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Tributes paid to hurling’s Mgr Tommy Maher

By Sean Ryan - 29 March, 2015

“As a tactician he was brilliant in analysing the opposition and devising strategies to overcome them - a very inspirational figure.”

Monsignor Tommy MaherJust a day after the great Henry Shefflin announced his retirement from inter-county hurling, Kilkenny suffered another major blow with the death of one of the most successful hurling managers of all time – Mgr Tommy Maher.

Under Fr Maher’s stewardship, the ‘Black and Amber’ won seven All-Ireland hurling titles in the period from 1957 to 1975 and saw the likes of Ollie Walsh, ‘Fan’ Larkin, Eddie Keher and current Cats boss Brian Cody come to the fore .

Speaking to RTÉ Sport, former Kilkenny hurling great Eddie Keher paid tribute to his former manager.

“I first came across him in St Kieran’s College in the mid 1950s. What he did was analyse the game in a way in which it was never analysed before.”

He identified all the skills of the game and devised routines to practice those skills and make them perfect. A lot of those routines are still used by players today.

“As a tactician he was brilliant in analysing the opposition and devising strategies to overcome them. He was also a brilliant speaker and orator – a very inspirational figure,” Eddie Keher said.

Born in whitepark, Gowran, Co Kilkenny, Fr Maher first excelled at hurling during his schooling at St Kieran’s College.

He arrived on the inter-county scene at the age of 23 when he first linked up with the Kilkenny senior team.

He made his senior debut during the 1945 championship.

Fr Maher enjoyed a brief inter-county career and won one Leinster medal as a non-playing substitute.

He was an All-Ireland runner-up on one occasion. At club level Maher enjoyed a brief career with Castle Rovers and Thomastown.

After retiring from playing the game, Maher became involved in team management and coaching.

As trainer and coach of the Kilkenny senior team for over twenty years he guided the team to seven All-Ireland titles, fourteen Leinster titles and three National Hurling League titles.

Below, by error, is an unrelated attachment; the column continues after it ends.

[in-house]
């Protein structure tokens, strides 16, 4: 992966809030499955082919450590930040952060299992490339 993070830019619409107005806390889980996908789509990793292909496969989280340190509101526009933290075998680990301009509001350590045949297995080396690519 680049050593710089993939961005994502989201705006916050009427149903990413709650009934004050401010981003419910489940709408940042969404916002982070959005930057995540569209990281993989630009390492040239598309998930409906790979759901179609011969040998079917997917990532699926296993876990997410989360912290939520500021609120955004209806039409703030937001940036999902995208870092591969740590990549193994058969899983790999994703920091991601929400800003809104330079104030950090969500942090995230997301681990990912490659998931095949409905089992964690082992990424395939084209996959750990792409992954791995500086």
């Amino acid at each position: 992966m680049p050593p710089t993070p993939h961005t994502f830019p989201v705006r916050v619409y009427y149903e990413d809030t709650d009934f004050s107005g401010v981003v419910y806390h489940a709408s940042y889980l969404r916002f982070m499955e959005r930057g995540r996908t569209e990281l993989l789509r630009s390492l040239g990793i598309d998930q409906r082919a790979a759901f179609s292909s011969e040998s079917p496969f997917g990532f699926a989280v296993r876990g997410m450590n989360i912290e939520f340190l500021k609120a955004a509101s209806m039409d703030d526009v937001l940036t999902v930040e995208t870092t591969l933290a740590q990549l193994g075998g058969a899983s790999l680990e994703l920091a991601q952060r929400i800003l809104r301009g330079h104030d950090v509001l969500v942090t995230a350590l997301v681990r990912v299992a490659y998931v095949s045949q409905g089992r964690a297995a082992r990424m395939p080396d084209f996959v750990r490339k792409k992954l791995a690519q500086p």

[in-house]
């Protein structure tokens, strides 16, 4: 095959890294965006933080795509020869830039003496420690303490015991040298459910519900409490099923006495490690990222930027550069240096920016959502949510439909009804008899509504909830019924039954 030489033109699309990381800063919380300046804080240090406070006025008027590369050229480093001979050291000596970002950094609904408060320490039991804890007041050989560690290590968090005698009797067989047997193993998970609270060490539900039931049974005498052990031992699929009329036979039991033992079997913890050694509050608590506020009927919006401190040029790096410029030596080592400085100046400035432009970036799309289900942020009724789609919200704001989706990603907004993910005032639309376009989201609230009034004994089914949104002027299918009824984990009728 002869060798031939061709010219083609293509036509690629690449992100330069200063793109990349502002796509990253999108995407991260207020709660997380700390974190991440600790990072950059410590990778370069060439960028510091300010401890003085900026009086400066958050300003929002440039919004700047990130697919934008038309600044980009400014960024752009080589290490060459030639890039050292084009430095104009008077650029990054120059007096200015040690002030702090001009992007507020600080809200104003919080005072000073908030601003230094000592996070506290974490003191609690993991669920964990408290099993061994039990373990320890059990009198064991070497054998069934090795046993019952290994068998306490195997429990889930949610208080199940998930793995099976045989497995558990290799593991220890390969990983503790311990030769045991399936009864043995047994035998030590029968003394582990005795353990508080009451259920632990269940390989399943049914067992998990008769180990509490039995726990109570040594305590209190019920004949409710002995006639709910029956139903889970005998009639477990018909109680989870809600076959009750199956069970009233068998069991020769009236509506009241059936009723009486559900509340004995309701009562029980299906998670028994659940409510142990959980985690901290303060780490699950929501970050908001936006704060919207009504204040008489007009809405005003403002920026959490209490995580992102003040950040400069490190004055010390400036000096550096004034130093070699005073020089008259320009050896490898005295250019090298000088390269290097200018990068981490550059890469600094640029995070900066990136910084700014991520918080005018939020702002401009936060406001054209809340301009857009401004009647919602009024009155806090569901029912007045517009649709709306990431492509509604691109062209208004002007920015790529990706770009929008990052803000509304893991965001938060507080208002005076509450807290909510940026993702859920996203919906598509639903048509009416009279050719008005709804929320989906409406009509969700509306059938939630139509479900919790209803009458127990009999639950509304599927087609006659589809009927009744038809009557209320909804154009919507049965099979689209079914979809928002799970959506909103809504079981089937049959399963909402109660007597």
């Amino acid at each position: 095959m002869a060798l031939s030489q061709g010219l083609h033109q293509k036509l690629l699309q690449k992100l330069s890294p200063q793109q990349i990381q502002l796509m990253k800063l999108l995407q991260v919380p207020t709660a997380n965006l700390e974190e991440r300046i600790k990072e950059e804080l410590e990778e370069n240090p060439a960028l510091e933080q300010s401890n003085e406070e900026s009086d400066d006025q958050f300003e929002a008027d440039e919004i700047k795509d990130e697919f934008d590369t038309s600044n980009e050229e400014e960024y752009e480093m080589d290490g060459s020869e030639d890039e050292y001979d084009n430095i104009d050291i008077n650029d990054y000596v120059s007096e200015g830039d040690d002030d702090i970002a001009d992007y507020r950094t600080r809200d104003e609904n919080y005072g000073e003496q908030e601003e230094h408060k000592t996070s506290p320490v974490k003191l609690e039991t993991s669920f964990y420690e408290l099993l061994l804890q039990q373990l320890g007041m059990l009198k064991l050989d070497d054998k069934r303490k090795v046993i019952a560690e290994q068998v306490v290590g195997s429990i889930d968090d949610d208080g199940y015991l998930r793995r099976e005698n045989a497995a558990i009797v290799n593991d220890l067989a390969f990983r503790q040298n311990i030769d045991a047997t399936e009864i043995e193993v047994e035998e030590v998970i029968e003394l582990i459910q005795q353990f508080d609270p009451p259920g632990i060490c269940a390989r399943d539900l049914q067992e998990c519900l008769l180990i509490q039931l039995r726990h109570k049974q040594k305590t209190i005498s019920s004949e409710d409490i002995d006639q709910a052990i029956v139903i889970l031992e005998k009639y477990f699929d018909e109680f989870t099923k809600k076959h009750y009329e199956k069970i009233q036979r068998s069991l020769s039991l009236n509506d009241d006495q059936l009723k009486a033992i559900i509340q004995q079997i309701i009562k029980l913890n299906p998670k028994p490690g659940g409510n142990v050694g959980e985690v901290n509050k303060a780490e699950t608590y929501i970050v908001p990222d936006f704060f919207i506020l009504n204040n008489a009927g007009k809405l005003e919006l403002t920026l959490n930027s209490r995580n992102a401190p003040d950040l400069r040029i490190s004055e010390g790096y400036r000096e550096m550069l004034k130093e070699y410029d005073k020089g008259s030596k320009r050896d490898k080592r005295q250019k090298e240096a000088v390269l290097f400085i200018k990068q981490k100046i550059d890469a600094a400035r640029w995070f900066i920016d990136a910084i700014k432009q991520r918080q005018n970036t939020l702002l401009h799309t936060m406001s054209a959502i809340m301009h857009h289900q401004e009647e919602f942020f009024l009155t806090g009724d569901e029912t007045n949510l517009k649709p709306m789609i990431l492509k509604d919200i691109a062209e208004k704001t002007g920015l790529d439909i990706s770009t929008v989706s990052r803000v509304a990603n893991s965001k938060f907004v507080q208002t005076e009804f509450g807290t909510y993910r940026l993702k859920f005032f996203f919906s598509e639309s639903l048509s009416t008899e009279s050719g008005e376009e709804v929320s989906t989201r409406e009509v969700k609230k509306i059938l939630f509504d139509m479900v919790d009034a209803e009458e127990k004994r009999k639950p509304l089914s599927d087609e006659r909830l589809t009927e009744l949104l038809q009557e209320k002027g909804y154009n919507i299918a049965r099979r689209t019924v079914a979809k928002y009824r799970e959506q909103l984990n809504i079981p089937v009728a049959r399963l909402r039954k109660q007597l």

Maher also enjoyed much success at club level with Mullinavat and at colleges’ level with St Kieran’s College.

According to Fr Maher’s biographer, Enda McEvoy whose book ‘The God Father’ was published in 2012 “the only tactic was technique”.

“And just about everything that a lifetime of hurling has deposited in Brian Cody’s brain was filtered, at some point, through Fr Tommy’s voice.”

“He encouraged handpassing. He insisted no ball be hit without a recipient in mind and, above all, demanded his players’ stickwork be oiled by endless practice,” he said.

Ordained as a priest for the Diocese of Ossory in 1948, at the age of 25 Fr Maher began his career as a young curate in Dublin before moving to St Kieran’s College in the 1950s where he worked initially as a Maths, Physics and Chemistry teacher.

He later was appointed president of the college from 1973-1983.

He left St Kieran’s to become parish priest of Mullinavat in South Kilkenny where he remained until he retired in 1998.

Fr Maher’s health declined in recent years and he became is a resident at Archersrath nursing home outside the city.

His funeral mass took place in St Beacon’s Church in Mullinavat on yesterday and was followed by burial afterwards in the adjoining cemetery.

A reflection on Mgr Tomas Maher’s life and values by John Maher (nephew)

28 March 2015

Our earliest and perhaps fondest memories were when he visited us: at our homes and when we holidayed in his home. These were the occasions of ice cream, wafers and chocolate.”